Celtic rock band Skerryvore, Aberdeen FC legend Eoin Jess and the cast and crew of Peaky Blinders are among the high-profile names getting behind Ahoy Portsoy, the online version of the Scottish Traditional Boat Festival which goes live later this month.
The star-studded line is helping the festival switch to a digital format supported by EventScotland as part of the Year of Coasts and Waters 20/21 celebrating the area’s close connection with the sea.
Stories behind some of Scotland’s most remarkable traditional boats make it onto the bill, alongside exclusive food and drink, crafts, music, dance and community offerings. The festival can be viewed for free on 26 and 27 June by anyone who registers to receive the link here: stbfportsoy.org
Skerryvore, who were due to perform as headline act at this year’s festival, have created an exclusive set. It is a taster of what audiences can expect when the band return to the festival on 17 June, 2022. Skerryvore support artist Fife singer-songwriter Cody Freechan also provides musical input.
Scots trad star Iona Fyfe, a regular performer at Portsoy, makes a welcome appearance in the line-up. The youngest ever winner of Scots Singer of the Year at the MG ALBA Scots Trad Music Awards, Iona recently performed in the final of the BBC Radio Scotland Young Traditional Musician of the Year final 2021.
One of the area’s most famous sons, footballing legend Eoin Jess, the so-called Pele of Portsoy, shares a special message recorded at his home in Spain.
Cast and crew of the hit TV period crime drama Peaky Blinders – including stars Cillian Murphy and Finn Cole – spent a week filming scene in Portsoy for the final series earlier this year. While the Peaky Blinders team haven’t been able to supply a festival film clip, they have sent their good wishes to organisers.
Scotland’s historic fishing fleet is well represented. There’s latest news from the Shetland-based fishing sailboat Swan, Fraserburgh-registered drifter Reaper, which resides at the Scottish Fisheries Museum in Anstruther in Fife and Wick-based drifter The Isabella Fortuna. There’s a rare invite on board The Comet, moored at Macduff, to learn how Billy Milne and his son Ellis (14) are playing a vital part in the preservation of the nation’s nautical heritage. Take a behind-the-scenes look at Portsoy’s own boat building centre and hear chat about fishermen’s ganzies with the Bothy Knitters.
Portsoy taps into the latest viral craze the Sea Shanty with its very own version, and the town’s ice cream shop owner Alex Murray gives the inside scoop on which flavour comes out top from his vast ice cream cabinet selection which has in the past featured a Fisherman’s Friend variety.
As Portsoy was the main filming location for the 2017 remake of the classic movie Whisky Galore, expect a measure of Scotland’s national drink too.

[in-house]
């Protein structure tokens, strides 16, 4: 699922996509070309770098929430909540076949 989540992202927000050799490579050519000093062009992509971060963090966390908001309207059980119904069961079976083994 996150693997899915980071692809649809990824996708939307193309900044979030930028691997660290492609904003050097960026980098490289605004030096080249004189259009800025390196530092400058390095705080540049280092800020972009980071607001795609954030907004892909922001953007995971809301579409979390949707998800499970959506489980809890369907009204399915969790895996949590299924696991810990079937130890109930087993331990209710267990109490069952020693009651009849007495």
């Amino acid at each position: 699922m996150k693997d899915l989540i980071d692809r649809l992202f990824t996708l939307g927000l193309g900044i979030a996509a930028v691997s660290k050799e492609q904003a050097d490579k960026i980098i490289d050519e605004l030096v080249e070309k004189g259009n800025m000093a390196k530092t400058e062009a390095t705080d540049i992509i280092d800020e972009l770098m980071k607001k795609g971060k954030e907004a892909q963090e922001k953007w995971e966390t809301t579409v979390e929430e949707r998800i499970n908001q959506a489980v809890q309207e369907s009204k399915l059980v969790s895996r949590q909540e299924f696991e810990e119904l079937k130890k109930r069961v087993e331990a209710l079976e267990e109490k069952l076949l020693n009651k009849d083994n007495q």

TikTok sensation The Hebridean Baker Coinneach MacLeod is among the cookery demonstrators. Coming from a fishing background, he cooks up a storm with his smoked haddock fishcakes with Hamlyns oat crumb.
There’s fancy ropework and tricks from Scotland’s award-winning Skip 2 The Beat, a tour of Little Rowater, the family farm that features in the BBC’s This Farming Life, and much more.
David Urquhart, chairman of the Scottish Traditional Boat Festival said: “Ahoy Portsoy is a real celebration of what makes our coastal community unique. Through interviews, demonstrations, displays and chat we’ll show viewers how Portsoy and its famed boat festival really packs a punch.
“We’ve got an incredible coast, stunning locations, remarkable people, and we’ll hear some wonderful stories as we celebrate our town and its nautical past and present. Packaged together it shows just why Portsoy is such an incredible place and gives a flavour of what’s to come next year when we look forward to welcoming people back.
“So please join us online for our first ever virtual festival – and then come and join us to savour the Portsoy experience for real in 2022.”
The shift to a digital festival came in response to the organising committee’s uncertainty as to whether they would be able to deliver a physical event due to the pandemic with public safety and protecting the local community utmost in their minds.
This virtual event will go live over the weekend 26 – 27 June, when audiences at home and abroad can join the celebration of Scotland’s hugely varied coastline which both visitors and locals can enjoy.
The two-day boat festival began back in 1993, initially as a one-off event to mark the 300th anniversary of the historic Portsoy harbour. Since then, it has become a mainstay of the Scottish events calendar, regularly attracting around 16000 visitors a year.
2020 was a challenging year for Portsoy Community Enterprise. In addition to cancelling the boat festival, its Salmon Bothy Museum which annually attracts 3,000 visitors remained closed. Popular cultural festivals normally held in the Bothy’s upstairs meeting space were also called off due to restrictions. Its Sail Loft 25 self-catering accommodation and Portsoy Links Caravan Park shut down for part of the season.
Find out more about the Scottish Traditional Boat Festival on social media @STBFPortsoy or at https://www.stbfportsoy.org/ #ahoyportsoy